The societal price is highest. Damage is done by the publishing, discovery and sharing of content designed to induce criminality and hatred, as well as the exposure to the public of criminal or hateful acts, and information designed to distort or pervert the truth.
The simple truth is that the same tech that allows the posting of a recipe, the joyous video of a child or the exposure of an excessive act from law enforcement allows the creation, posting or sharing of the video of a murder.
The same tech that allows tweeting your love of a team allows the tweeting of hatred of religions, races, genders or elected officials on a continuum that runs from disagreement and ignorance to mendaciousness and incitement.
The uncomfortable truth is that one man’s freedom fighter is another man’s terrorist.
Commercially, the risks of advertising online include:
- The damage to brand reputation by advertising being juxtaposed with the worst content, assuming that consumers equate implied endorsement after even the briefest consideration (this seems unlikely in the extreme).
- The amplification of the story through "outing" in press reports and so achieving greater reach than the original exposure.
- Damning by association with a platform or publisher under attack for allowing the societal risk in the first place.
Several British news outlets have recently reported the appearance of advertising in proximity to distasteful content on YouTube, Facebook, Snapchat and other platforms. Users, businesses, brands, charities and government bodies have also been named (or shamed) bullied and harassed across social. In response, some advertisers have removed themselves from the platforms, some in public, others more discretely. Others have decided to stay.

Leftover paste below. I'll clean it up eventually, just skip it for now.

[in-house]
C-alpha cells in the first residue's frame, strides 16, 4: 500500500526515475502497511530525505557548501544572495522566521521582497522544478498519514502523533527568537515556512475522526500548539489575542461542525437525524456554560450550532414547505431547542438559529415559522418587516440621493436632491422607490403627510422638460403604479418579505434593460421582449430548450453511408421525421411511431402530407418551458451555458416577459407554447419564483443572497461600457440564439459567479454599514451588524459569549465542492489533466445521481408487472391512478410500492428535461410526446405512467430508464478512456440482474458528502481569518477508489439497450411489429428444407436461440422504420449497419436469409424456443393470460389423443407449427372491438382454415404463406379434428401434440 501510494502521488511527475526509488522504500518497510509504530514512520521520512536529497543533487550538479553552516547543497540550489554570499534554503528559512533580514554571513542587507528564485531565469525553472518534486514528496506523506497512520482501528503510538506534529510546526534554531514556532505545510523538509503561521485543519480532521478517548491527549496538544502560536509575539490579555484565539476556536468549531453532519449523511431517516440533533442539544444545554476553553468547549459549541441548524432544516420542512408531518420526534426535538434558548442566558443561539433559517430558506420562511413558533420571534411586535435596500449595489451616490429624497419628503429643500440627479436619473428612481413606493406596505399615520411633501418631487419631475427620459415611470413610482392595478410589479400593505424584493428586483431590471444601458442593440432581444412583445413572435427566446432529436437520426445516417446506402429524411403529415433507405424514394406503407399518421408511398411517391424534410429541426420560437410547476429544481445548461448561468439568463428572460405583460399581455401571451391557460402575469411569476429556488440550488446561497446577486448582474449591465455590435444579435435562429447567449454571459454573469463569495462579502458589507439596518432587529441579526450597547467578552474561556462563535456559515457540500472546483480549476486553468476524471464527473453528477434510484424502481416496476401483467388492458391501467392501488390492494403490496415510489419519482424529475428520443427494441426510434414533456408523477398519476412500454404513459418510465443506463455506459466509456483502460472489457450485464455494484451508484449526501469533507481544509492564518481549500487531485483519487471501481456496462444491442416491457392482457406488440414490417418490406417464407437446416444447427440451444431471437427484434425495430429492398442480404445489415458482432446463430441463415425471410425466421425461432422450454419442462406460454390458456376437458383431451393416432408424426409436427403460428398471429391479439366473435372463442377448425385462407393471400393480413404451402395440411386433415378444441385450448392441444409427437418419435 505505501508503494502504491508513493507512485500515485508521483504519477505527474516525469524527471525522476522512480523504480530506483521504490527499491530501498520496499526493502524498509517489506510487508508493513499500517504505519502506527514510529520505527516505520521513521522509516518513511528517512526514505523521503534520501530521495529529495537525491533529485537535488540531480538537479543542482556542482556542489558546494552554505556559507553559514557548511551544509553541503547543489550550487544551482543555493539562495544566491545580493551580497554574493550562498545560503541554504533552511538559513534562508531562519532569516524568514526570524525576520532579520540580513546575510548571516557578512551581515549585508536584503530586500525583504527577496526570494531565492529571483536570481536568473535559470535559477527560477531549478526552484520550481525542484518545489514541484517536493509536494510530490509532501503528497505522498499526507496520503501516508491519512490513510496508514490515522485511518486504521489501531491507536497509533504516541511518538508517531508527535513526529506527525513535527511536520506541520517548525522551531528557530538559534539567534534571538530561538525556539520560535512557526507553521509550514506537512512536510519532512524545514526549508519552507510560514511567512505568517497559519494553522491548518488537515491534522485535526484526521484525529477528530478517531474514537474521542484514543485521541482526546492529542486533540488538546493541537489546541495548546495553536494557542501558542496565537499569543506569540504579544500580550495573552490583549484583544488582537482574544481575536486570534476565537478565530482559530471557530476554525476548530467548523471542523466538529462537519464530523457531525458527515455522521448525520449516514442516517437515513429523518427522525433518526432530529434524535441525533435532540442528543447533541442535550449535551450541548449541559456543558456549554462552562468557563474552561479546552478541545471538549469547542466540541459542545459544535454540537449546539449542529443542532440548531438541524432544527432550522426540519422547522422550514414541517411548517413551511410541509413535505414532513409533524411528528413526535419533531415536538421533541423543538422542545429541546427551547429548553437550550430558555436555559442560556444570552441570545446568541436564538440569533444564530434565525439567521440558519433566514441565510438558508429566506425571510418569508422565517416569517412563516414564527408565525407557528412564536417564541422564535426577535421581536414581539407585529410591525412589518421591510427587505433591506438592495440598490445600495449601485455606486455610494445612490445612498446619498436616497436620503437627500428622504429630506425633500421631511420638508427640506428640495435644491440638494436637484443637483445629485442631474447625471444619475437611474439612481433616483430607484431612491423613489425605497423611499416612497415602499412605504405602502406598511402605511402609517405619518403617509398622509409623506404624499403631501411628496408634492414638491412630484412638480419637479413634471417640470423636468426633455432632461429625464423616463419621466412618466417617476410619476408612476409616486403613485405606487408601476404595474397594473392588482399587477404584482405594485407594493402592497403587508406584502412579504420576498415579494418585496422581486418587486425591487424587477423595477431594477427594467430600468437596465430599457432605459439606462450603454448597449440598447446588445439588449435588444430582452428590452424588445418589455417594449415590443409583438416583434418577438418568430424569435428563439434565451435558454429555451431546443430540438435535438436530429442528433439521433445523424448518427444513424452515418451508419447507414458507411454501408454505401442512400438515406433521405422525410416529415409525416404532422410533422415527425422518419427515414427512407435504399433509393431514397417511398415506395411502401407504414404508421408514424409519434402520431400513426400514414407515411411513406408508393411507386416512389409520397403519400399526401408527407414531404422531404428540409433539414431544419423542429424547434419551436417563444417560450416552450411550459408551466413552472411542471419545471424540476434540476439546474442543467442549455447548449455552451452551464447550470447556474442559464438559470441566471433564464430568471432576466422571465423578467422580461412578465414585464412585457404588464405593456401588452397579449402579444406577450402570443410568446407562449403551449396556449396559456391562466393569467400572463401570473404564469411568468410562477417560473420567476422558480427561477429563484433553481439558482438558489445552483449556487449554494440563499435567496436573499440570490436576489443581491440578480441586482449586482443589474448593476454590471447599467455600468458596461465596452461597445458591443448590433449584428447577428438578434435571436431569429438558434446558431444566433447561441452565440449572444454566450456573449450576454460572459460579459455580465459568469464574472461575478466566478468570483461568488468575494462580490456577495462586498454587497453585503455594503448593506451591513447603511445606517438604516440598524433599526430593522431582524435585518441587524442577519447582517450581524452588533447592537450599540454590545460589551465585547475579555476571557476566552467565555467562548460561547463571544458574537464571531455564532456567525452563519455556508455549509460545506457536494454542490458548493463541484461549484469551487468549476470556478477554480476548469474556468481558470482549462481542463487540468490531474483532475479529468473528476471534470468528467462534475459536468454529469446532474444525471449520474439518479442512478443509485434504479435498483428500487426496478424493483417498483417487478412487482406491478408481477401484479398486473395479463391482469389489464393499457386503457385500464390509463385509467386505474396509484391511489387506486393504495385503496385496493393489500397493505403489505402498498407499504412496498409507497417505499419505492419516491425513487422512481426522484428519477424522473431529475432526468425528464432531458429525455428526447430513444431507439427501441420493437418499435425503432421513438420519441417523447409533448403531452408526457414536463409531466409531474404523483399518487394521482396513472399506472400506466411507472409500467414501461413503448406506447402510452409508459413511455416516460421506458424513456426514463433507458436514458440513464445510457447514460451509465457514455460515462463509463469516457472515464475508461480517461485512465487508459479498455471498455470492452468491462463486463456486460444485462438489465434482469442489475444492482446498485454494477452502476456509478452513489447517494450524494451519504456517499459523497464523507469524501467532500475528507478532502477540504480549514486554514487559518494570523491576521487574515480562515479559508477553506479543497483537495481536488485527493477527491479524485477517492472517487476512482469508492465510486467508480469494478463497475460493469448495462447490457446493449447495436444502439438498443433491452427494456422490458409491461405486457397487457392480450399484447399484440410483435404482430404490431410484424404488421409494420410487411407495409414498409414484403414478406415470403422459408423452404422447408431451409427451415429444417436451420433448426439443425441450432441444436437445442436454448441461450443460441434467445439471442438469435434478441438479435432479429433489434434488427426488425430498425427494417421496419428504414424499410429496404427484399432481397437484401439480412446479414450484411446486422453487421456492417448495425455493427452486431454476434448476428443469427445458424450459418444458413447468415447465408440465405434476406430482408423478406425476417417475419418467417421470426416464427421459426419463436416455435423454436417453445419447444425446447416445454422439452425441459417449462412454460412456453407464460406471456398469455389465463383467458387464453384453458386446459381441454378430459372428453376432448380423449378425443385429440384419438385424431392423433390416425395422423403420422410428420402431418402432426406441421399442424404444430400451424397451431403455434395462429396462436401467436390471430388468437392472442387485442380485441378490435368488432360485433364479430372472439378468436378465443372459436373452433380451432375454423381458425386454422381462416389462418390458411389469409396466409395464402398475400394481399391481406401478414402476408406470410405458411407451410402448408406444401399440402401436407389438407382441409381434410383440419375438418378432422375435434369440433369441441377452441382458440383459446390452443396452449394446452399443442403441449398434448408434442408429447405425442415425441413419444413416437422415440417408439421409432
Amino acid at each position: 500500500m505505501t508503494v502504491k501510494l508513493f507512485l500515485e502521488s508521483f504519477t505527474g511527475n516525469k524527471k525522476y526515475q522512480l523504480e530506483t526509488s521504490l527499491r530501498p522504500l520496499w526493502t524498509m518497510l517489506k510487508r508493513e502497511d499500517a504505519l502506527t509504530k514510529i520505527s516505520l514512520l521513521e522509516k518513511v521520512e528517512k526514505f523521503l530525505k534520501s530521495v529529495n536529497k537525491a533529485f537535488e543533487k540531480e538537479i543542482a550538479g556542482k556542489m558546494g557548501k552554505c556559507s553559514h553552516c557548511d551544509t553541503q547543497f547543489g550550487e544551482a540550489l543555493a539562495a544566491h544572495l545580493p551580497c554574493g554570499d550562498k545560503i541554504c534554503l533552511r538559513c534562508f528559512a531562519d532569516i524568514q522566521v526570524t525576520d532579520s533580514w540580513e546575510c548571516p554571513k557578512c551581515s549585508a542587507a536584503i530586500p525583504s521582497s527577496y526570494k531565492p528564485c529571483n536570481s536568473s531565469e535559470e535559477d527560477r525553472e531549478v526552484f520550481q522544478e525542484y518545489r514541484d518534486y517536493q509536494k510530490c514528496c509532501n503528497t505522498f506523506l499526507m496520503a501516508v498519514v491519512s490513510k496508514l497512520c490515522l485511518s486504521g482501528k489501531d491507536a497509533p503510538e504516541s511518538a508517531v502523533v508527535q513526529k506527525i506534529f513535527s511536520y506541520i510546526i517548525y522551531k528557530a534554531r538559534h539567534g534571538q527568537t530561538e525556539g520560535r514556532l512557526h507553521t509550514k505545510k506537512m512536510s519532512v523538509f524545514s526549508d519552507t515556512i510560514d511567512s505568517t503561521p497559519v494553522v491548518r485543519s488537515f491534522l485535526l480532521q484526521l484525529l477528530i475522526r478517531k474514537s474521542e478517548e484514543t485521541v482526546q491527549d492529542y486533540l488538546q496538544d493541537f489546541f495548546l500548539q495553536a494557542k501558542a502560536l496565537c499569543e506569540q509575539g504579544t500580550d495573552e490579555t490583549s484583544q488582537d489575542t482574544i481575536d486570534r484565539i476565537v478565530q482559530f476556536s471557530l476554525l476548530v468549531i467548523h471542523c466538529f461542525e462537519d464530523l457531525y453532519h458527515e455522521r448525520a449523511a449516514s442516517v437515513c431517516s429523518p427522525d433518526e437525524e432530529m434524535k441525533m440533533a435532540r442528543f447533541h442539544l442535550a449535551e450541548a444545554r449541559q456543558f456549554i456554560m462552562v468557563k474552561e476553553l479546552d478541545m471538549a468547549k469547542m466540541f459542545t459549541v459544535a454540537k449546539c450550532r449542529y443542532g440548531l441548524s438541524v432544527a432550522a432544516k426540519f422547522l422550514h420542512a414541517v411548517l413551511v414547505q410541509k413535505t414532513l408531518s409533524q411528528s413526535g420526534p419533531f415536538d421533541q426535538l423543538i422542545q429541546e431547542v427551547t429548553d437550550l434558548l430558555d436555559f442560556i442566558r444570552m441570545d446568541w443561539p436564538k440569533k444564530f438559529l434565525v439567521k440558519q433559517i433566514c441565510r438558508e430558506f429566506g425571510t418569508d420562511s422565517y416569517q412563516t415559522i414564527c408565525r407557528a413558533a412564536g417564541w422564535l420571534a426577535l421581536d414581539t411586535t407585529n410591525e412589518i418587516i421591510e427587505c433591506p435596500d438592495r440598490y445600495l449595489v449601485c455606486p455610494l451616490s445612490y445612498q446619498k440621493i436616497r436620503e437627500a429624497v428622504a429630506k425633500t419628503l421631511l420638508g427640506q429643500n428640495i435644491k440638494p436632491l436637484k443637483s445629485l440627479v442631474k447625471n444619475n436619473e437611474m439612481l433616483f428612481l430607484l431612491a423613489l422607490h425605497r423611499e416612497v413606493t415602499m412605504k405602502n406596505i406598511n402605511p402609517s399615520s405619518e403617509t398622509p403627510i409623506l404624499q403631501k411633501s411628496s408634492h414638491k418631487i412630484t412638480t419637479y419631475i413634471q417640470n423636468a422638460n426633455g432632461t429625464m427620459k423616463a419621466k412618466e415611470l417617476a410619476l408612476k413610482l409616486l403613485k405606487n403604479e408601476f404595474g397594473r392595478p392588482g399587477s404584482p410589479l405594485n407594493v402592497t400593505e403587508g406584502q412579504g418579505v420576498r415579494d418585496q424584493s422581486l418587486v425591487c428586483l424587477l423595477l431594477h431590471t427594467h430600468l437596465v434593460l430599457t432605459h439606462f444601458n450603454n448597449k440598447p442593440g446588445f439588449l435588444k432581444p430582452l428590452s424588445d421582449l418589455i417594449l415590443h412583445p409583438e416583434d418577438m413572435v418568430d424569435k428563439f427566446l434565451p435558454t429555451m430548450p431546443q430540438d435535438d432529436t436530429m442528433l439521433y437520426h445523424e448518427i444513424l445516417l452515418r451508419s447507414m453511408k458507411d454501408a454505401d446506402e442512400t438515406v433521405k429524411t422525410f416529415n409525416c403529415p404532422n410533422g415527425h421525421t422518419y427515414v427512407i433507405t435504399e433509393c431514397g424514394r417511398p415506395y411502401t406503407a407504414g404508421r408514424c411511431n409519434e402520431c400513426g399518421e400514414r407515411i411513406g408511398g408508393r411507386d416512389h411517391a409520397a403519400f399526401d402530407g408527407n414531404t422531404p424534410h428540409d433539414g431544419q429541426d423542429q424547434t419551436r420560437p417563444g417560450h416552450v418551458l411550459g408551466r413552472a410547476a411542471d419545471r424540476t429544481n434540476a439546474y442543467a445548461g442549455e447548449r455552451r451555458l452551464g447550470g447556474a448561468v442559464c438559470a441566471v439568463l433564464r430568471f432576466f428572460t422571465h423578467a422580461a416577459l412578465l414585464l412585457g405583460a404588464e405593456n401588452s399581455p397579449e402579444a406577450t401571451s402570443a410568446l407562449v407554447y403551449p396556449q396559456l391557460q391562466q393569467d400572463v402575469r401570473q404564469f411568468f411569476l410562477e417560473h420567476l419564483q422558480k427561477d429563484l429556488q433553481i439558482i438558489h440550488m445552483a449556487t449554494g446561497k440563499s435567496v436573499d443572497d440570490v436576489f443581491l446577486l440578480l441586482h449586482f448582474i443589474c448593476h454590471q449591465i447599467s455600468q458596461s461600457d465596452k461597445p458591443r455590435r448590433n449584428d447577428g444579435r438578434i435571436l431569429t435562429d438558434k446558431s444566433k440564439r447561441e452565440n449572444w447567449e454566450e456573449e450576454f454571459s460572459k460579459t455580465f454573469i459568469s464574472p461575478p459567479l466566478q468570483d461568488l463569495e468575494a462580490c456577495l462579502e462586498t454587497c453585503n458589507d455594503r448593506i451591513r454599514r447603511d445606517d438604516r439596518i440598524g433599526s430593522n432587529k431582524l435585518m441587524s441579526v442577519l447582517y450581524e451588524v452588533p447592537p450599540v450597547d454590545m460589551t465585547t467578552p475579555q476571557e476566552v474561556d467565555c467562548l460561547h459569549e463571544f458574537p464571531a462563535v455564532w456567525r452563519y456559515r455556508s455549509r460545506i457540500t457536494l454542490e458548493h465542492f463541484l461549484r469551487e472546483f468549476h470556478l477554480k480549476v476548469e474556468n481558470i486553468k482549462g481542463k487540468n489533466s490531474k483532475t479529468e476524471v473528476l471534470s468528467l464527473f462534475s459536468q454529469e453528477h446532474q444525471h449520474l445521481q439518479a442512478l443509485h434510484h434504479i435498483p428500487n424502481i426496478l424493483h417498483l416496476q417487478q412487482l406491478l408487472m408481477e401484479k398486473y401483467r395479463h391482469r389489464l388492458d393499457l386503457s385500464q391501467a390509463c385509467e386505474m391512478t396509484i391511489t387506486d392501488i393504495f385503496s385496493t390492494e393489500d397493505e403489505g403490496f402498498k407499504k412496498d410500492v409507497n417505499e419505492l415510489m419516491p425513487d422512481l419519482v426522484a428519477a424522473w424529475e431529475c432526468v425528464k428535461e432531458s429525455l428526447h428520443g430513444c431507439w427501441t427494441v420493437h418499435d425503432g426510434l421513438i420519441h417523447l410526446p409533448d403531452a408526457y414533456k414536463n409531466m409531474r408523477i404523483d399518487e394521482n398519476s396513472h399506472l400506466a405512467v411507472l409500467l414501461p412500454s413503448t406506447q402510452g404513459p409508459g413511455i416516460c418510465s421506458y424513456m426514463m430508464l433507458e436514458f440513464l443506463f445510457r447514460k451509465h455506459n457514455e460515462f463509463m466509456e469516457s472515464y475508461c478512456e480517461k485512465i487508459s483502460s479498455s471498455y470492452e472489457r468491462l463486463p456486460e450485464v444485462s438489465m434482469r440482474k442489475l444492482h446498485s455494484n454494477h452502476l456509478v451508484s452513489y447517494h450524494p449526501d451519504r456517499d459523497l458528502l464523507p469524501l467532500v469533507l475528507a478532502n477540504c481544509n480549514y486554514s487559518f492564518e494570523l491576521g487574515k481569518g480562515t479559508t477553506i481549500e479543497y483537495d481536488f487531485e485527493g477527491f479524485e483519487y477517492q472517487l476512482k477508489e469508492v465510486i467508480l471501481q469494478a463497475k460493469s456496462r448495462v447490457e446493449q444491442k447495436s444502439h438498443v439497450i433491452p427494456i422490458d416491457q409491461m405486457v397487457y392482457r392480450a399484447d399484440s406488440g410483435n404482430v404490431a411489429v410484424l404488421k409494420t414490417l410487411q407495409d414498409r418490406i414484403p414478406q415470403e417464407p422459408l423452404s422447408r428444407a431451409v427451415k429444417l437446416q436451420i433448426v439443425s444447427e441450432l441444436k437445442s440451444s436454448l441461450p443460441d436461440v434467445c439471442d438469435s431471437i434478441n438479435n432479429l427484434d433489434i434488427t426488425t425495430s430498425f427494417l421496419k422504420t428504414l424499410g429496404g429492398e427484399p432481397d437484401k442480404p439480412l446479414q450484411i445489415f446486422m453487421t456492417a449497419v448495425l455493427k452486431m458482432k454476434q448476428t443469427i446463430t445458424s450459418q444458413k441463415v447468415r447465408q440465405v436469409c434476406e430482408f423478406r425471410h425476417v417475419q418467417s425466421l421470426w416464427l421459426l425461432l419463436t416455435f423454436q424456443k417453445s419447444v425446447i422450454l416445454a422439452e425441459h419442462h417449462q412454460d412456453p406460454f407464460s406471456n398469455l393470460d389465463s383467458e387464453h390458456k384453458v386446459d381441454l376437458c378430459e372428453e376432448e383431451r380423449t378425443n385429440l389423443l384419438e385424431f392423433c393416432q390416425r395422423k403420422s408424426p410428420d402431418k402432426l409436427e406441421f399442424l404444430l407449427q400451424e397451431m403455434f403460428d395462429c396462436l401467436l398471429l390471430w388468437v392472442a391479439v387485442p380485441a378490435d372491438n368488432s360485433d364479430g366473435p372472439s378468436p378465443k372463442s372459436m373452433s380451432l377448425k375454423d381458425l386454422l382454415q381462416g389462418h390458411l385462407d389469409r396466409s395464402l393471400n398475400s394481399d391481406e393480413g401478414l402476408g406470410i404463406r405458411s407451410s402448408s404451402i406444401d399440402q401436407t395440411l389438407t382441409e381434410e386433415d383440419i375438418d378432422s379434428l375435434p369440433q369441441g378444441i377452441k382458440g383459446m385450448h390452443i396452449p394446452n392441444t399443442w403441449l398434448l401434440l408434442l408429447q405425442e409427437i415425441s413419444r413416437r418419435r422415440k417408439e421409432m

Their dilemma is easy to understand. There is value in the platforms and their audiences almost all of the time. When the content is bad, however, brand safety is a zero tolerance game.
Google has been in the crosshairs of the media reports as the principal villain of the piece, the enablers of and profiteers. Facebook is not far behind. Advertisers (and sometimes their agencies) are the accessories to the crime. Their money enables Google and Facebook directly, and the perpetrators of the content indirectly. And yet, in the grand scale of YouTube, Facebook and advertising expenditure, the numbers are tiny tens of thousands in a world of billions.
What comes of all this? The bad guys get the oxygen of news coverage and parliamentary hearings shaming the platforms. For them this is reputation enhancing. Advertisers are humbled, some for pulling out, others for staying in. Google and others are publicly eviscerated yet with zero impact on their traffic or (so far) their stock price.
The only real good is that the power of the platforms will be balanced by increased pressure on them to be socially responsible and accountable. Complex and inadequately deployed content detection, user protection and brand safety tools will get simpler, more effective and better distributed.
Some governments will incentivise the platforms with financial sanction if they fail to return the genie to the bottle. Just maybe some media outlets, with integrity of their own, might turn advertisers' heads back to content origination businesses, redressing the balance with massive distribution platforms.
Let’s hope for all of this. So far neither the issue nor its amplification has done credit to anyone.
Rob Norman is the chief digital officer at GroupM.